Theresa May should trigger the leadership contest to replace her, senior Tories urged as the party braced for humiliation at the European elections.
Jacob Rees-Mogg, leader of the European Research Group of Brexiteer Conservatives, said the May 23 contest looked set to be “difficult” and pleaded with disillusioned Tories to stick with the party for the sake of Mrs May’s successor.
Ministerial aide Huw Merriman said the party faced a “mauling” as an opinion poll suggested the Conservatives could slump to fifth place in the contest, which is taking place because Brexit has been delayed.
Another senior Tory MP said colleagues were looking at opinion polls which suggested they would be “toast” under Mrs May’s leadership.
The Prime Minister has indicated she will stand down once her Brexit deal gets through, but with significant obstacles to that happening she is under pressure to clarify what she intends to do.
She faces senior Tories on Sir Graham Brady’s powerful 1922 Committee of backbenchers on Thursday when she will be challenged about the timetable for her departure.
The Prime Minister is safe from another confidence motion until December following last year’s botched coup attempt, but the ’22 could change its rules to allow another challenge if she fails to convince members of its executive committee to back her position.
Nigel Evans, executive secretary of the 1922, told the Press Association he wanted her to fire the starting gun on the contest to choose a new leader: “I would rather hope that she would say ‘Sir Graham, you might as well start the process, I know it is going to take a few weeks’. And it will, it will take six to eight weeks to get the whole exercise going, but let’s just start it now.”
He condemned the talks with Labour and the prospect of a “Brexit in name only”.
“If she was the chief executive of a private company she would have been shown the door by now,” he said.
“It is absolute contempt for the British people, what is going on.”
A YouGov study for the Times put the Tories on just 10% for the Euro-election, behind the Brexit Party on 34%, Labour on 16%, the Liberal Democrats on 15% and the Greens on 11%.
In a general election, the poll suggested the Tories would be neck and neck with Labour on just 24%, with the Brexit Party on 18% and Lib Dems on 16%.
— YouGov (@YouGov) May 13, 2019
Asked whether he expected a Tory humiliation, Mr Evans said: “Humiliation? No, it’s worse than that.
“The opinion polls people are now looking at in the Tea Room are the opinion polls that say ‘never mind the European Union elections, whenever the general happens you are toast’.”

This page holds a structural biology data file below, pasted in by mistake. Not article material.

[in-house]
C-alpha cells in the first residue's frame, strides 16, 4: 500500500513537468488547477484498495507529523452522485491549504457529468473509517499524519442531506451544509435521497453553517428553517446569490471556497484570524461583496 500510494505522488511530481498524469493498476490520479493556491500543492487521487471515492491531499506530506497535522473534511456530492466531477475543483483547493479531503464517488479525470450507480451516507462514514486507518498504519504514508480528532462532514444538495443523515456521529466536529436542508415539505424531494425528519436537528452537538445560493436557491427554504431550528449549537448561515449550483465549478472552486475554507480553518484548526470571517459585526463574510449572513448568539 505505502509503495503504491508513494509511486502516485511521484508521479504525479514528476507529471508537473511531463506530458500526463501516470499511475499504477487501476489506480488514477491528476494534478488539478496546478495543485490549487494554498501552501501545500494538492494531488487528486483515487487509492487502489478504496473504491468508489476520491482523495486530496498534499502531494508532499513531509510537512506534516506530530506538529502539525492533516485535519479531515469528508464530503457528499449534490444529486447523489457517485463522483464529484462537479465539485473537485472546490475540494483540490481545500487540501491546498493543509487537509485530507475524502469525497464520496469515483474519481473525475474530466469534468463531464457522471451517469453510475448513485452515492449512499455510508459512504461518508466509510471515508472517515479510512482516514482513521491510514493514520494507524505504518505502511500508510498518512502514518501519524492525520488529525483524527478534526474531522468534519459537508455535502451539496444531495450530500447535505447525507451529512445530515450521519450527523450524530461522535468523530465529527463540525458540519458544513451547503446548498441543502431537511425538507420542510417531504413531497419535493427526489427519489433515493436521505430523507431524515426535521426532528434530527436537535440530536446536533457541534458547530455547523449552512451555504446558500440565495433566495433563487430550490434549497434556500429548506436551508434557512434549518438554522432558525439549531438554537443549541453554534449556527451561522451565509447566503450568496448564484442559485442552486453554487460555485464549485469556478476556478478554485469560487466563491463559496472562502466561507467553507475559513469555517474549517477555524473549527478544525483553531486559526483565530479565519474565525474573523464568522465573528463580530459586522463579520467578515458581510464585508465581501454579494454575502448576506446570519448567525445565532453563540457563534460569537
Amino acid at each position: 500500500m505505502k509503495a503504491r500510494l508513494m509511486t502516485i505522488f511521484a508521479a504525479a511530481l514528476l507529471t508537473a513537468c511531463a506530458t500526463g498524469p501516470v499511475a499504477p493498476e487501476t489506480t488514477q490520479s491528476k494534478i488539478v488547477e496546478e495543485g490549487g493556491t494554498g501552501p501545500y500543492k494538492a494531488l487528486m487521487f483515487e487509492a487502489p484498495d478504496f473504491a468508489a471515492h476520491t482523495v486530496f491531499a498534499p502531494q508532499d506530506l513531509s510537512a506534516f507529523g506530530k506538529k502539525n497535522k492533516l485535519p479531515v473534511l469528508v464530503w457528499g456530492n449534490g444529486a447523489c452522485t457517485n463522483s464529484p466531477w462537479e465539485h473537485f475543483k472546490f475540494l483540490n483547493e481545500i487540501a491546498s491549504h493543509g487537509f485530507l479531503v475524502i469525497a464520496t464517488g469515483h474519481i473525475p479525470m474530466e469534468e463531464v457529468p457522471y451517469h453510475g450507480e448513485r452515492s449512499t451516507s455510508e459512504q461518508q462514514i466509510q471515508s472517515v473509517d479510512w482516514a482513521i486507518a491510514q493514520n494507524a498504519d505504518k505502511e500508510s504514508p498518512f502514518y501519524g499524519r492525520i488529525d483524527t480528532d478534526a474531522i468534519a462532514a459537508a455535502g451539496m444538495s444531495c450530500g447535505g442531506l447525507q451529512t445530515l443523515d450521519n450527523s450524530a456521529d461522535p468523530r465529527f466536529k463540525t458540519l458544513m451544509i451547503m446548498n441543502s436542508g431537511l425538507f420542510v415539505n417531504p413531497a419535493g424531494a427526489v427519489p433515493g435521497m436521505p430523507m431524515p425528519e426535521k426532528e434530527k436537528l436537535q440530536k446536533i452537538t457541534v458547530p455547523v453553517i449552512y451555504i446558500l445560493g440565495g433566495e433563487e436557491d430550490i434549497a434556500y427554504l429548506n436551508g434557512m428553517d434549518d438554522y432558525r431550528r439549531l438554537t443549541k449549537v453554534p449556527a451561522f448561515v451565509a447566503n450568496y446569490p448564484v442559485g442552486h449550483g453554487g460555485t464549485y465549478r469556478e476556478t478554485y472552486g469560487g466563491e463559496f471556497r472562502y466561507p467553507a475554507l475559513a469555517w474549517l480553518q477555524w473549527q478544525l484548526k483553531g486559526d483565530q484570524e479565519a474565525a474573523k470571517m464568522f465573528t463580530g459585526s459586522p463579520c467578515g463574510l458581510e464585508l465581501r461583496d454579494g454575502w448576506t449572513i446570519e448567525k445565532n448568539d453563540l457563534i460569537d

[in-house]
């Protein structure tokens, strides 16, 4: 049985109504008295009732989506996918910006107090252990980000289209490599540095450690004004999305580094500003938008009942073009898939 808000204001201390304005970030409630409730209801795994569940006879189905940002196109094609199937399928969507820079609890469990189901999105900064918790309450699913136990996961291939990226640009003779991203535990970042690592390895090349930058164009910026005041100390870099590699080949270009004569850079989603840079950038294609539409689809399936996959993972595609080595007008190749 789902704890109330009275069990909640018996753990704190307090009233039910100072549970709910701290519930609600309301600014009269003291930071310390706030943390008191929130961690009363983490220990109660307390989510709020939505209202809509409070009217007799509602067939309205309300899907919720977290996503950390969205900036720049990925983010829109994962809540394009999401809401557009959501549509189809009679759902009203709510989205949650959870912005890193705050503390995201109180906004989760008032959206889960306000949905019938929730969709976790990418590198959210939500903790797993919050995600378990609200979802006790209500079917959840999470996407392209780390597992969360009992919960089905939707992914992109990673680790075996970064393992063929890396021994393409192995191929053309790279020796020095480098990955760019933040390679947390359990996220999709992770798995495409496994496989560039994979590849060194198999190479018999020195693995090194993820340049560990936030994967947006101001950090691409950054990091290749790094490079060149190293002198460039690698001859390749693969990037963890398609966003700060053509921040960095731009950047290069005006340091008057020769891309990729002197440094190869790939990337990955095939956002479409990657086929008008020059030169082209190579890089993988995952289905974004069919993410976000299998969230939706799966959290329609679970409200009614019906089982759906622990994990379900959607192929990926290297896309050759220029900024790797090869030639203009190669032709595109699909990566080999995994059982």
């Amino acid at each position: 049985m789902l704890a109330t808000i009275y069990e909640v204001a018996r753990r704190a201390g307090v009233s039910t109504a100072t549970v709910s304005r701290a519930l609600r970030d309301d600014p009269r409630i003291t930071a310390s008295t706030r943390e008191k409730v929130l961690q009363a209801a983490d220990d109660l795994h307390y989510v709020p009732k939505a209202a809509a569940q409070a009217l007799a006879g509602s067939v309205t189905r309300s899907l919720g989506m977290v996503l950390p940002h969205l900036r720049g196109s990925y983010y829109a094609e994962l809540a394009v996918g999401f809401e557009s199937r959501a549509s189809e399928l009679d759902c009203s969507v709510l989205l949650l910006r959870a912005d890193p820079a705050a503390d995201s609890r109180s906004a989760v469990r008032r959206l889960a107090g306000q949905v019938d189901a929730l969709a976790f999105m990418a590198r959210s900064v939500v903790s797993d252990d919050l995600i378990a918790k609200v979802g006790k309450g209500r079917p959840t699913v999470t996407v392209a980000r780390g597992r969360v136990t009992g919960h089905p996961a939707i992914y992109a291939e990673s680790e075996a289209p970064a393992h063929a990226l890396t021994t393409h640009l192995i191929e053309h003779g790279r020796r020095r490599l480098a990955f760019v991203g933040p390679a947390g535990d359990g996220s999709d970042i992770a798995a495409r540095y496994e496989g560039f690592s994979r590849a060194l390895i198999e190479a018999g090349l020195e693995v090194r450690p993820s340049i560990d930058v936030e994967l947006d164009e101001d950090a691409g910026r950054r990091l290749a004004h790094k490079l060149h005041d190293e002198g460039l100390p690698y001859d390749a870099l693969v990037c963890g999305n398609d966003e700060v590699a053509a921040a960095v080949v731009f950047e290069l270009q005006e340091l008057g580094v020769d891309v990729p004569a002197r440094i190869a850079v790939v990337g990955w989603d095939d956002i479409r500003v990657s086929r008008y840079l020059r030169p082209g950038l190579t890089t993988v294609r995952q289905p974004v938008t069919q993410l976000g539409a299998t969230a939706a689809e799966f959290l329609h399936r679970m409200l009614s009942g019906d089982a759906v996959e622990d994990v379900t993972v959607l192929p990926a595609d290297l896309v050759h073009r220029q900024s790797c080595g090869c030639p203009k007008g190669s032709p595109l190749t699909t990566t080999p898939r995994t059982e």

Mr Rees-Mogg hit out at the “complete vacuum of leadership” at Westminster and said Mrs May had lost the support of the grassroots in Conservative associations across the country.
“At the moment, nobody is saying anything supportive of the leader or of the leader’s policy and the majority of people in associations I’m addressing – and these are members of the party – tell me they are voting for the Brexit Party.”
On LBC radio Mr Rees-Mogg, whose sister Annunziata is standing for Nigel Farage’s Brexit Party, called for Conservative voters to show loyalty even if they did not like Mrs May.
He said: “I would appeal to their loyalty, to their tradition, and to say that the Conservative Party will get a new leader at some point.”
He added: “We want that new leader to have a base on which he or she can build and if we find that we are getting under 15% of the vote, if we are coming fifth behind the Greens, then it will be harder for that figure to rebuild.”
Chancellor Philip Hammond’s ministerial aide Huw Merriman said he expected a bleak set of results from the European contests, with both pro-EU and Brexit-supporting voters turning against them.
“We’re at the perfect storm, so yes, I think we’ll get an absolute mauling,” he told BBC’s Westminster Hour.
The ConservativeHome website, an influential voice within the party, said the 1922 Committee should be prepared to change its rules.
The website’s editor Paul Goodman, a former Tory MP, said: “However unpalatable it may be, the Committee must, if she refuses this week to go by the end of the summer, change the leadership challenge rules immediately – perhaps with a trigger ballot threshold of 40% or so.
“We are well aware that the most painless course for them is to opt for manana. But the wait for tomorrow risks marginalisation – even oblivion.”
The last time the 1922 executive considered changing the rules to allow another confidence motion they split nine votes to seven in Mrs May’s favour.
But a Conservative source said there were now “definitely more than two wobbling” on the issue.
– YouGov polled 2,212 British adults on May 8-9.